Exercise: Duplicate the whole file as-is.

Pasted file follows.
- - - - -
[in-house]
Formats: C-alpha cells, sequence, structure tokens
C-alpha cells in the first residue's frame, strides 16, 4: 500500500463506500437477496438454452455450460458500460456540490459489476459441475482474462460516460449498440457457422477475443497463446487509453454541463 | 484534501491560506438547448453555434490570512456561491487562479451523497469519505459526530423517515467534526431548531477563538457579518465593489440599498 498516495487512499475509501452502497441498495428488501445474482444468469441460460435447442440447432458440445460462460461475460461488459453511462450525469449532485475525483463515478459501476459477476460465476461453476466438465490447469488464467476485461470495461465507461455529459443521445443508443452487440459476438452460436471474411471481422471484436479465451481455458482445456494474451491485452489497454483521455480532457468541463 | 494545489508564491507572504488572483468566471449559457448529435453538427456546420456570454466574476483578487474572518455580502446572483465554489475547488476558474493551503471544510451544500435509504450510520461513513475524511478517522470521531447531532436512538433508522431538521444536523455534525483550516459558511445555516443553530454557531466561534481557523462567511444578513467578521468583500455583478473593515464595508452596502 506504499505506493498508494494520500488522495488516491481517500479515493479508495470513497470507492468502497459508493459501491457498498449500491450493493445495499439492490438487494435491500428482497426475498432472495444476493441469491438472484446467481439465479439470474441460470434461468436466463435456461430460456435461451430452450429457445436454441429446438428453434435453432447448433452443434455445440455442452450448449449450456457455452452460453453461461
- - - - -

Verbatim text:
[in-house]
Formats: C-alpha cells, sequence, structure tokens
C-alpha cells in the first residue's frame, strides 16, 4: 500500500463506500437477496438454452455450460458500460456540490459489476459441475482474462460516460449498440457457422477475443497463446487509453454541463 | 484534501491560506438547448453555434490570512456561491487562479451523497469519505459526530423517515467534526431548531477563538457579518465593489440599498 498516495487512499475509501452502497441498495428488501445474482444468469441460460435447442440447432458440445460462460461475460461488459453511462450525469449532485475525483463515478459501476459477476460465476461453476466438465490447469488464467476485461470495461465507461455529459443521445443508443452487440459476438452460436471474411471481422471484436479465451481455458482445456494474451491485452489497454483521455480532457468541463 | 494545489508564491507572504488572483468566471449559457448529435453538427456546420456570454466574476483578487474572518455580502446572483465554489475547488476558474493551503471544510451544500435509504450510520461513513475524511478517522470521531447531532436512538433508522431538521444536523455534525483550516459558511445555516443553530454557531466561534481557523462567511444578513467578521468583500455583478473593515464595508452596502 506504499505506493498508494494520500488522495488516491481517500479515493479508495470513497470507492468502497459508493459501491457498498449500491450493493445495499439492490438487494435491500428482497426475498432472495444476493441469491438472484446467481439465479439470474441460470434461468436466463435456461430460456435461451430452450429457445436454441429446438428453434435453432447448433452443434455445440455442452450448449449450456457455452452460453453461461